Omics has enjoyed a great deal of success in research. Nevertheless, the use of omics data in regulatory assessment has been hindered, in particular, by the different approaches to the processing of the data can lead to different outcomes even from the same data set.
Development and acceptance of common foundation methods on data analysis and reporting will assist in the acceptance of omics analysis as a fundamental tool for use in regulatory toxicology. This can be achieved by setting the guidelines for the foundation methods for data analysis that would allow an easy comparison between datasets, but not preclude the use of further analytical methods considered appropriate by the analyst.
A survey conducted by ECETOC found that to date, omics data has never been used to support a submission under REACH, though there has been use in supporting pesticide submissions in the USA. A problem is the lack of agreed consistent methods that can be applied to the analysis of ‘omic data.
In a research environment analysis methods are justified in publications in the scientific literature that have been independently reviewed. The regulatory environment however requires a more prescriptive approach where studies must be consistent, reproducible and comparable in order reach consistent decision making.
To start debate within the regulatory science community, an ECETOC expert team developed a ‘strawman’ framework for transcriptomics and other big data analysis for regulatory application. This debate has taken place through several meetings with ECHA, the OECD (EAGMST) and most recently a multi-stakeholder ECETOC workshop on Applying ‘Omics Technologies in Chemicals Risk Assessment (Madrid, 10-12 October, 2016).
All these discussions and debates have led to the preparation of three different Research for Proposals (RfPs):
- Towards the development of an Omics Data Analysis Framework (ODAF) for regulatory application
- Integrating Multiple Molecular-level Data Streams to understand (a) range of normal adaptation vs pathology and (b) molecular generated gene expression changes and persistence over time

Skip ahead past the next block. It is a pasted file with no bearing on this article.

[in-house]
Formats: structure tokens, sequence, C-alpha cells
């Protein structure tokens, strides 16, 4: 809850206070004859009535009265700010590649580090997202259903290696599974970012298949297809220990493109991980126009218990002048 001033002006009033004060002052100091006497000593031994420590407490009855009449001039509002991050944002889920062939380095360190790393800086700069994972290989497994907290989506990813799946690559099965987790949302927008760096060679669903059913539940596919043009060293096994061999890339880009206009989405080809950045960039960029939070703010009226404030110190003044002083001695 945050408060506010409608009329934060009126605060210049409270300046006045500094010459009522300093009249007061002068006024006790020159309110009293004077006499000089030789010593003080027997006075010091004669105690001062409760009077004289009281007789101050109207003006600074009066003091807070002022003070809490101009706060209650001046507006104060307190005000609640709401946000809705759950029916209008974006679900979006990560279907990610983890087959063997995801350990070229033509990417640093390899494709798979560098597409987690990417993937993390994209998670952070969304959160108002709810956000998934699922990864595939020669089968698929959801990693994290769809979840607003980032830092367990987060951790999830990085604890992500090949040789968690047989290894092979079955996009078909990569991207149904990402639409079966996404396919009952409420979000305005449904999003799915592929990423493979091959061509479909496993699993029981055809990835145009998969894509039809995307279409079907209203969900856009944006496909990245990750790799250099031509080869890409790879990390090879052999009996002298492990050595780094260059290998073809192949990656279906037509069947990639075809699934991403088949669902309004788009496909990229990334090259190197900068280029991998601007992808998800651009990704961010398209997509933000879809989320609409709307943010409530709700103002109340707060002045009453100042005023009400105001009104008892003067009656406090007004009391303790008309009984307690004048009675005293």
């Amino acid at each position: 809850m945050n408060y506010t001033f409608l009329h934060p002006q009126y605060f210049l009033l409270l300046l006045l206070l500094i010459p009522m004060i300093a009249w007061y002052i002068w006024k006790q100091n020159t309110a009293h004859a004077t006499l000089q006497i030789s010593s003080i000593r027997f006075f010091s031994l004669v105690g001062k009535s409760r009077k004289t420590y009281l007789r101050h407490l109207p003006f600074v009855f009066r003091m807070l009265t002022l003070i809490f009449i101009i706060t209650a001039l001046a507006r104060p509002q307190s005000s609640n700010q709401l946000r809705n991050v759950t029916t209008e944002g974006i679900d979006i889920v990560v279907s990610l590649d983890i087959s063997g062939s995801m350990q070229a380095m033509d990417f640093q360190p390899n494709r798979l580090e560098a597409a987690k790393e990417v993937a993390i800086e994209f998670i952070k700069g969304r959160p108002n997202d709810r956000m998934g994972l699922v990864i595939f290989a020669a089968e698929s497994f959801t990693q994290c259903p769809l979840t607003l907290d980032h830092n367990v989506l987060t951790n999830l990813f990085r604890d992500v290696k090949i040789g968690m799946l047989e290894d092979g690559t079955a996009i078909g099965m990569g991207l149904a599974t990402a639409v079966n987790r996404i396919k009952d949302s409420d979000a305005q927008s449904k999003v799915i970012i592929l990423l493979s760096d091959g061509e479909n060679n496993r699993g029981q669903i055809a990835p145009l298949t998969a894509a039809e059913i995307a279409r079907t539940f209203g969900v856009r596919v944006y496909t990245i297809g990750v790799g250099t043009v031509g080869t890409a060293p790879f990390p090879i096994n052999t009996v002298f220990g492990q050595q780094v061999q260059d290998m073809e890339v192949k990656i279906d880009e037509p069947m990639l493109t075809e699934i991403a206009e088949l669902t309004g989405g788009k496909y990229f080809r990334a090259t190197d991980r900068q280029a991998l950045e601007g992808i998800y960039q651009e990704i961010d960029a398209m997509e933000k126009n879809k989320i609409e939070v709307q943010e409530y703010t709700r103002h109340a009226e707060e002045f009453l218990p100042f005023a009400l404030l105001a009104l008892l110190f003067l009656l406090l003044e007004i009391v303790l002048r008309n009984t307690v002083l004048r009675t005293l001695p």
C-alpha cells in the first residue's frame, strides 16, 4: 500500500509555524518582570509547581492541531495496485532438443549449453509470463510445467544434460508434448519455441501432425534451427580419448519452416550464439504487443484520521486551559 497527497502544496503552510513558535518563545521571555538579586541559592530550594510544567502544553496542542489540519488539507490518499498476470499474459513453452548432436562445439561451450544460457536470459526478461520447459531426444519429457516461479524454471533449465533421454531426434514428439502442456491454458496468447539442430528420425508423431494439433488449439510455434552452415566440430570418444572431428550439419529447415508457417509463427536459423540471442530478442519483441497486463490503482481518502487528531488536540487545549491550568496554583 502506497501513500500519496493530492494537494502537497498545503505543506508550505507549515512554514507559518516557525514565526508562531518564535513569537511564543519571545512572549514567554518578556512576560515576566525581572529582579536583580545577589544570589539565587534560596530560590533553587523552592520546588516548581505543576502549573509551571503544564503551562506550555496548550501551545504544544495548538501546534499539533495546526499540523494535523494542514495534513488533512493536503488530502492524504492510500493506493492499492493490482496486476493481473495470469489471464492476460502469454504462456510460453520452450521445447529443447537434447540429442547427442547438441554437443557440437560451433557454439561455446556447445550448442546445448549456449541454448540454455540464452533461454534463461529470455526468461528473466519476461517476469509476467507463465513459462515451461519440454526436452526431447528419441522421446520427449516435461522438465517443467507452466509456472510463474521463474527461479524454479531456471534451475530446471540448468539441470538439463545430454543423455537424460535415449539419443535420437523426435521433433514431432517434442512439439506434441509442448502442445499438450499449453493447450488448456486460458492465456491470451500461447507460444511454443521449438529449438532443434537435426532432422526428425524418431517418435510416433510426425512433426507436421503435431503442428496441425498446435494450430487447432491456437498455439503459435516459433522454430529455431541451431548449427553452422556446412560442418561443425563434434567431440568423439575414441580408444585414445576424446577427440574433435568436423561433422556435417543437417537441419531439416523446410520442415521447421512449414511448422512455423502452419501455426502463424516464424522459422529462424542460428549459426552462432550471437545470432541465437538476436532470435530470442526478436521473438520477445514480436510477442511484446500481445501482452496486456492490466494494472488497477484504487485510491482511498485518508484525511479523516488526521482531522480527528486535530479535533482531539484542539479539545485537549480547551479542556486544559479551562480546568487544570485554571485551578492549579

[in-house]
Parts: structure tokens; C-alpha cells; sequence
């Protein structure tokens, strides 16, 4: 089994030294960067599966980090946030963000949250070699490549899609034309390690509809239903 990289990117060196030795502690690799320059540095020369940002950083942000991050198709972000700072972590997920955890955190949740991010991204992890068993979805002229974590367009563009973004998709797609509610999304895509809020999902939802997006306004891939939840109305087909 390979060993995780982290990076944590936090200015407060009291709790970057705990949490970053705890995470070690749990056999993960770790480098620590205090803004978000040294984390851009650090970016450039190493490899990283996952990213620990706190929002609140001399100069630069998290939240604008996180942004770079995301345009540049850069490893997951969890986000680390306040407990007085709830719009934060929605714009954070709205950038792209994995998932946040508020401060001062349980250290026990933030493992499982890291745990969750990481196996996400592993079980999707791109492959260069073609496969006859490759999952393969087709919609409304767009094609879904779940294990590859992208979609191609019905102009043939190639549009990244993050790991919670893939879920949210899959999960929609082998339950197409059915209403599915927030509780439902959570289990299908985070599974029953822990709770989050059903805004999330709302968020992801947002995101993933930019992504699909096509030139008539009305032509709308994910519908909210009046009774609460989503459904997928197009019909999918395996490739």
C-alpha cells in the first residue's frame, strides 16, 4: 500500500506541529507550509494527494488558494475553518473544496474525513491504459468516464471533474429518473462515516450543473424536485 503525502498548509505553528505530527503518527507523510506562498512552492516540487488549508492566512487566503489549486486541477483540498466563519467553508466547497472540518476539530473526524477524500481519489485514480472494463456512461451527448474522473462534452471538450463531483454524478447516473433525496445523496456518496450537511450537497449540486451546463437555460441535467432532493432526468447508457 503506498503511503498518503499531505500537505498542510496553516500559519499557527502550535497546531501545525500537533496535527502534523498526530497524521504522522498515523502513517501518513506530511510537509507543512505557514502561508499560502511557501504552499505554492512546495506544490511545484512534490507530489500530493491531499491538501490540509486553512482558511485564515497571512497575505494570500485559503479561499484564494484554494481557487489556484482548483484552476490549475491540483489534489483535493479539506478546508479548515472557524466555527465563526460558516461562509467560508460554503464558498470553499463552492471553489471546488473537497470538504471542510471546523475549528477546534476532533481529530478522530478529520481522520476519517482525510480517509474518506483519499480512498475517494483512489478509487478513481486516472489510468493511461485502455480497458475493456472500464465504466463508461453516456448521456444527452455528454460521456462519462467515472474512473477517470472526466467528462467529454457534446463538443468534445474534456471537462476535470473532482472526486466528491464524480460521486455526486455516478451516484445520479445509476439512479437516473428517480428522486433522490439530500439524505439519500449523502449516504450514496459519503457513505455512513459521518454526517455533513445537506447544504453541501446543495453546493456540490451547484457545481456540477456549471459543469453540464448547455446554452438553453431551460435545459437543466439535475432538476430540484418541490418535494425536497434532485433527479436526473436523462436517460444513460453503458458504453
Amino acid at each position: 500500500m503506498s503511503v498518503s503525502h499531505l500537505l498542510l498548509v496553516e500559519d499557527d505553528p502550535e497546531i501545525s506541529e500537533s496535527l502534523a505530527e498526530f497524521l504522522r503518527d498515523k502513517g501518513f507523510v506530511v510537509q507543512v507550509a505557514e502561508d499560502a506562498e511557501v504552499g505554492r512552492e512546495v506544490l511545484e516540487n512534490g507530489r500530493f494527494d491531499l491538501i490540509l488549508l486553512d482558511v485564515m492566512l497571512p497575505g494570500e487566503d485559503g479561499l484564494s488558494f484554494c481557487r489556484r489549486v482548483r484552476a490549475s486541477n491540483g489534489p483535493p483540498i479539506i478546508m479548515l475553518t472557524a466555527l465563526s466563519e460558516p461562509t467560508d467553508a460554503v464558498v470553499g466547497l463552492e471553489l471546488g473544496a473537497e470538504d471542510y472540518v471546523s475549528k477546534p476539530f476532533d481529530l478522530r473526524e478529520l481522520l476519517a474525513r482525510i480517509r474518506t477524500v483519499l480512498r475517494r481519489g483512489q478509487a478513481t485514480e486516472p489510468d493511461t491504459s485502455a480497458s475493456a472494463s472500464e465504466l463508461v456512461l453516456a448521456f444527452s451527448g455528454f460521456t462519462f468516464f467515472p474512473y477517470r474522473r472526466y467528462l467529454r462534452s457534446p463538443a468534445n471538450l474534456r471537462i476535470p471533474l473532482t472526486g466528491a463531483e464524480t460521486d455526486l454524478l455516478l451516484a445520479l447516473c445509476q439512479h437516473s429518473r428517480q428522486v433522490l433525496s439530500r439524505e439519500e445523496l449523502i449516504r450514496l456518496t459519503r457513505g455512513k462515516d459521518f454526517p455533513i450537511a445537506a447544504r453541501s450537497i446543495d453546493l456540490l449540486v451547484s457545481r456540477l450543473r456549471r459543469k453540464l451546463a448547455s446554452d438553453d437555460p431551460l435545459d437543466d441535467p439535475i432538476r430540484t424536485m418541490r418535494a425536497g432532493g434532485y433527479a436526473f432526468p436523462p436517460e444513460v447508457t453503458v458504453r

- Omics & Read Across
The third one is described below but the three individual RfPs are intended to be all interconnected as being part of the whole Omics package under the ECETOC-LRI long-term Transformational Programmes. Therefore, it is expected that researchers engaged on these projects will participate with the steering team and collaborate, share and exchange information with other grant awardee teams to the support the development of complimentary work products.
All RfPs will build on the output from the ECETOC Workshop.
Using a read-across approach, industry scientists and regulatory bodies (e.g. ECHA, EPA and FDA) seek to determine the toxicity profile of a compound with no/limited toxicity information by comparing features and activities of this compound to structurally similar compounds. Typically, chemical/structural similarities are employed. However, similar biological activity among compounds in the read-across would provide additional useful information. Important questions are 1) how much data is necessary and sufficient for a robust read-across argument and 2) what types of biological data are most useful.
- Develop practical guidance on the use of chemical structural and biological activity data to provide assurance of similar toxicological activity for read across
- Produce a mock dossier for ECHA to see if this is the kind of thing they accept
- Using existing data bases identify two or three test cases for read-across using chemical classes with different types of toxicity (i.e. don’t use chemical classes that all target the liver). Then, develop dossiers for all of these test cases using 1) chemical/structural data and 2) biological data (that must include omics data).
- The analysis will:
- Identify what kinds of data are necessary to make sound a read-across argument.
- Identify what types of bioinformatic algorithms are most useful for read-across.
- Identify how much biological data is needed for read-across. Some questions that could be asked are the following:
- How many tissues or cell types are required?
- Is single time point information sufficient or are multiple time points needed?
- Must read-across be performed using data derived from target tissues/cells or can surrogate tissues/cells be used?
- How much biological activity coherence is necessary; is there a quantitative threshold required?
- Integrate biological and chemical structural data into the final dossiers. Determine the best-practice for this integration.
- Define the range of cases that need to be addressed (MoA yes/no, info-rich, info-poor, complications of metabolism).
Download here the full version of the RfP LRI-C6.